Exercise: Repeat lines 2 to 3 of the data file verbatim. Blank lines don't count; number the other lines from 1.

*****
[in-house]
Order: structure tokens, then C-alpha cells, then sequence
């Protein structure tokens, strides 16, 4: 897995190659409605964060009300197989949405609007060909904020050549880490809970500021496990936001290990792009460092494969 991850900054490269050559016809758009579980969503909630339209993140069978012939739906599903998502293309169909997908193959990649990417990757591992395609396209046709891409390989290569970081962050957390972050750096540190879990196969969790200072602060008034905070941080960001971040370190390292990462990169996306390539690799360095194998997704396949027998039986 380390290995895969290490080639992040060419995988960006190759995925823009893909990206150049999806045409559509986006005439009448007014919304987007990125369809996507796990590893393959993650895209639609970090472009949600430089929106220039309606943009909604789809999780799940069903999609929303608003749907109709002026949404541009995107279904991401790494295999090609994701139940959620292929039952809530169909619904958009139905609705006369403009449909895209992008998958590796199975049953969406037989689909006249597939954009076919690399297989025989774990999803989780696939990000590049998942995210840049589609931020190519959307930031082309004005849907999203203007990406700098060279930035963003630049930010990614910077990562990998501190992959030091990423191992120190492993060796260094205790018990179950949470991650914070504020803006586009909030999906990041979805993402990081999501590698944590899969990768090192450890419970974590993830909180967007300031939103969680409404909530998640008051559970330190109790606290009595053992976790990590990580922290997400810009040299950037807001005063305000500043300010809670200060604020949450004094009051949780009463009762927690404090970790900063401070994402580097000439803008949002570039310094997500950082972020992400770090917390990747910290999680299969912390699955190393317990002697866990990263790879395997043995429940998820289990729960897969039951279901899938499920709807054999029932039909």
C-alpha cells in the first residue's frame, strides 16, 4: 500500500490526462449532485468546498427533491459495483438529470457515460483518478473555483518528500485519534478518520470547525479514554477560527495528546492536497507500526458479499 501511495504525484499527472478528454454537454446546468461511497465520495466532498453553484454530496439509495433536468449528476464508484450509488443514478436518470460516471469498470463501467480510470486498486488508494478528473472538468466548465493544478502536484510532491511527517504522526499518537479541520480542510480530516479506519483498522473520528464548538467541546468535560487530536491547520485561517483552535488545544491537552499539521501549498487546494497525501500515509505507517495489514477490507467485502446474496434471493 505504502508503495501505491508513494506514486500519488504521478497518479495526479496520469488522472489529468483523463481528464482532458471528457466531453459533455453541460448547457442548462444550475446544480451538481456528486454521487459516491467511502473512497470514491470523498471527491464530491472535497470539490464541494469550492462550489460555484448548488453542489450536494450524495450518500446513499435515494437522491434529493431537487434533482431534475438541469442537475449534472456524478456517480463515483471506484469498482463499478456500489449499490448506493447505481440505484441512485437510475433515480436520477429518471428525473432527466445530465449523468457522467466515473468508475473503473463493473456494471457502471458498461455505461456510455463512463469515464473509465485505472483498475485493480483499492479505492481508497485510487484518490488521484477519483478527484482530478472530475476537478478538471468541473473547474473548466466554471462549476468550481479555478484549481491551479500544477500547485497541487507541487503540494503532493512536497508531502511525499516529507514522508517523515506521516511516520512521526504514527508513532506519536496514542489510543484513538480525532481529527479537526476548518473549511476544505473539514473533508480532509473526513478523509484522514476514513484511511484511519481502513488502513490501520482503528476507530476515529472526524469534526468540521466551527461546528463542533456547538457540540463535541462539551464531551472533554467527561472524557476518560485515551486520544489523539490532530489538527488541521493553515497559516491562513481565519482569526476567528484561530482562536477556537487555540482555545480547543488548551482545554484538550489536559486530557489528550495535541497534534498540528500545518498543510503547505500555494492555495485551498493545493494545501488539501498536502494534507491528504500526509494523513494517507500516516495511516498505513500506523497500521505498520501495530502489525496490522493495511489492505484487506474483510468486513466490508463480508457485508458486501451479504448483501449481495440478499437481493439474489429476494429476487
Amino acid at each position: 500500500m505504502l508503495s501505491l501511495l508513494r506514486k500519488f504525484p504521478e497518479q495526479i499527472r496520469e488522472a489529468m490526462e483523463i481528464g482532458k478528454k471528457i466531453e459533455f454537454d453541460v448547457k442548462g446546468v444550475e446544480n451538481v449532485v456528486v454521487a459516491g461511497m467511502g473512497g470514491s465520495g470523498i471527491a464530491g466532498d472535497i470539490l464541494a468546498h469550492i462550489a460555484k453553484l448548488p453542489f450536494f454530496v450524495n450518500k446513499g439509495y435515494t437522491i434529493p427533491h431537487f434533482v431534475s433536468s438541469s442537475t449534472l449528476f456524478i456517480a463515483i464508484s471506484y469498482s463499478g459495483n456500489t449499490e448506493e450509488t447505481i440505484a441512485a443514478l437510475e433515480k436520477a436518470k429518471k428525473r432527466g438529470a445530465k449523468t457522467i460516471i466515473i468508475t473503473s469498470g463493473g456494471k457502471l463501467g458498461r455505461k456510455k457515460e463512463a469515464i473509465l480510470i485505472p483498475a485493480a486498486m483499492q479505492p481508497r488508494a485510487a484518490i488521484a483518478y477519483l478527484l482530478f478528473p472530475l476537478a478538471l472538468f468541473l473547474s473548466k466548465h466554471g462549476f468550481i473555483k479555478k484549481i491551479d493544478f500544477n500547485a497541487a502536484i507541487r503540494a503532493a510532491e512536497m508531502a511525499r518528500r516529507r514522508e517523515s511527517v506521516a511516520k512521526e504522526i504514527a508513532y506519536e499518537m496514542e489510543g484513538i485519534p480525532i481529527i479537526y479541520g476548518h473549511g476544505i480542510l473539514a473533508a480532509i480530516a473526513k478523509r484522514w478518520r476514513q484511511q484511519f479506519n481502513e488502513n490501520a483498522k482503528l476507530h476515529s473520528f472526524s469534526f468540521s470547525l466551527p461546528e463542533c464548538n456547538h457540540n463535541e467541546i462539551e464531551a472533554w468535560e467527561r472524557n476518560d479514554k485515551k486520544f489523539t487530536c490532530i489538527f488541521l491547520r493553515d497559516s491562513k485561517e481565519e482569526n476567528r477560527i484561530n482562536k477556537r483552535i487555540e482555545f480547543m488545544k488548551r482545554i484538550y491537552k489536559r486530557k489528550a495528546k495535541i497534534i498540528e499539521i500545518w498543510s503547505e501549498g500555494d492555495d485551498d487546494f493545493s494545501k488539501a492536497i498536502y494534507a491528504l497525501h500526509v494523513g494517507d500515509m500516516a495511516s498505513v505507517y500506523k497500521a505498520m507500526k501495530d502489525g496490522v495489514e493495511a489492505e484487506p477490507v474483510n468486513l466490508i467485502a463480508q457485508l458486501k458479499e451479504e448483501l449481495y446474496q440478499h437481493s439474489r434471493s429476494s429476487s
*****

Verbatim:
Order: structure tokens, then C-alpha cells, then sequence
């Protein structure tokens, strides 16, 4: 897995190659409605964060009300197989949405609007060909904020050549880490809970500021496990936001290990792009460092494969 991850900054490269050559016809758009579980969503909630339209993140069978012939739906599903998502293309169909997908193959990649990417990757591992395609396209046709891409390989290569970081962050957390972050750096540190879990196969969790200072602060008034905070941080960001971040370190390292990462990169996306390539690799360095194998997704396949027998039986 380390290995895969290490080639992040060419995988960006190759995925823009893909990206150049999806045409559509986006005439009448007014919304987007990125369809996507796990590893393959993650895209639609970090472009949600430089929106220039309606943009909604789809999780799940069903999609929303608003749907109709002026949404541009995107279904991401790494295999090609994701139940959620292929039952809530169909619904958009139905609705006369403009449909895209992008998958590796199975049953969406037989689909006249597939954009076919690399297989025989774990999803989780696939990000590049998942995210840049589609931020190519959307930031082309004005849907999203203007990406700098060279930035963003630049930010990614910077990562990998501190992959030091990423191992120190492993060796260094205790018990179950949470991650914070504020803006586009909030999906990041979805993402990081999501590698944590899969990768090192450890419970974590993830909180967007300031939103969680409404909530998640008051559970330190109790606290009595053992976790990590990580922290997400810009040299950037807001005063305000500043300010809670200060604020949450004094009051949780009463009762927690404090970790900063401070994402580097000439803008949002570039310094997500950082972020992400770090917390990747910290999680299969912390699955190393317990002697866990990263790879395997043995429940998820289990729960897969039951279901899938499920709807054999029932039909």